National Summary

Fewer Farms and Fewer Acres
Are Right-to-Farm Laws the Answer?

Right-to-Farm (RTF) laws took the country by storm in the late 1970s and early 1980s, as state legislators scrambled to give agricultural operations an advantage in what they anticipated would be a fight against urban sprawl. In 1982, on the cusp of the RTF wave, there were 2.24 million farms spanning 987 million acres.i Since then, the number of farms has declined by 9% to 2.04 million, covering only 900 million acres.ii On the aggregate, RTF laws have not kept farmers on the land nor kept land in farms. So what do these laws do in practice?


RTF laws generally provide agricultural operations protection from nuisance lawsuits that typically pertain to pollution or odor. To receive protection, most RTF laws stipulate that such operations must be of commercial scale, meaning they sell products or goods for market. Rather than protecting farmland, such laws typically protect agricultural activities. Protected activities nearly always include crop and livestock production, and often processing, storage, and chemical application. Some RTF laws also protect activities not related to agriculture, such as race tracks and mining. No state in the nation has an RTF statute tailored to protect family farms.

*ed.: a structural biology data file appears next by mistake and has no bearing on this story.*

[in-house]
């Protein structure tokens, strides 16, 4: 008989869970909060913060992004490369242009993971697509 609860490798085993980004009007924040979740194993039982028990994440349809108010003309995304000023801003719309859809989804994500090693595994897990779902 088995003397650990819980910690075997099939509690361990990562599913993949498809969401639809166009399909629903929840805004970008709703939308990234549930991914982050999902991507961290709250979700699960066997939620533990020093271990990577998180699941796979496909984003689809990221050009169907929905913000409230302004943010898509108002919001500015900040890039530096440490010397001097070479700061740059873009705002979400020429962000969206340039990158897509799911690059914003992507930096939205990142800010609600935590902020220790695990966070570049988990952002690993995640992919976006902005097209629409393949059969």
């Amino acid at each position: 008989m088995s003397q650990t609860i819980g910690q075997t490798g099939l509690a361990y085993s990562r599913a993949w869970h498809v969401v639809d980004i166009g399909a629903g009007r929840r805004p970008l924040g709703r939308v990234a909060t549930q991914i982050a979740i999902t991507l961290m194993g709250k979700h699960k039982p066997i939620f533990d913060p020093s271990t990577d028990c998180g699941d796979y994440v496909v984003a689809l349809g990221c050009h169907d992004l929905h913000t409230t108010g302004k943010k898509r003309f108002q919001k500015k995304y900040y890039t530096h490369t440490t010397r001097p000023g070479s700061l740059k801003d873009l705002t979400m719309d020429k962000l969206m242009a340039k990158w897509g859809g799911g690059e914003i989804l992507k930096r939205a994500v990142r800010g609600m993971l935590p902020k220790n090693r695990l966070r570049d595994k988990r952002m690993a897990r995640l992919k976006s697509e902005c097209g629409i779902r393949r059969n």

General Features

When first passed, many states stipulated that farm operations had to exist before the party claiming nuisance to receive protection. Since that time, most states have added amendments to ensure that particular activities or operations are protected, even if they postdate their neighbors. Now, state laws typically protect operations that are active for a specified period of time, for example one year. Amendments also ensure operations are protected even if they expand their boundaries or size; use a new technology; produce a different or new product; experience a change in ownership; or have a cessation or interruption. Local laws and regulations typically cannot impose further restrictions on such operations, as RTF laws often supersede them.

RTF statutes typically tie nuisance protection to the use of generally accepted or good agricultural practices. Most states do not define what good or accepted means, often deferring to state, federal, and, less often, county and local laws. Otherwise applicable laws typically exempt agricultural industries. However, most RTF laws stipulate that they will not protect activities that have a substantial adverse effect on public health and safety. Because acceptable and substantial are not clearly defined, their actual meanings often play out in court.

Learn More

These details, however, vary markedly across state lines.

For more information, see Empty Fields, Empty Promises, now published as an Open Access eBook (PDF).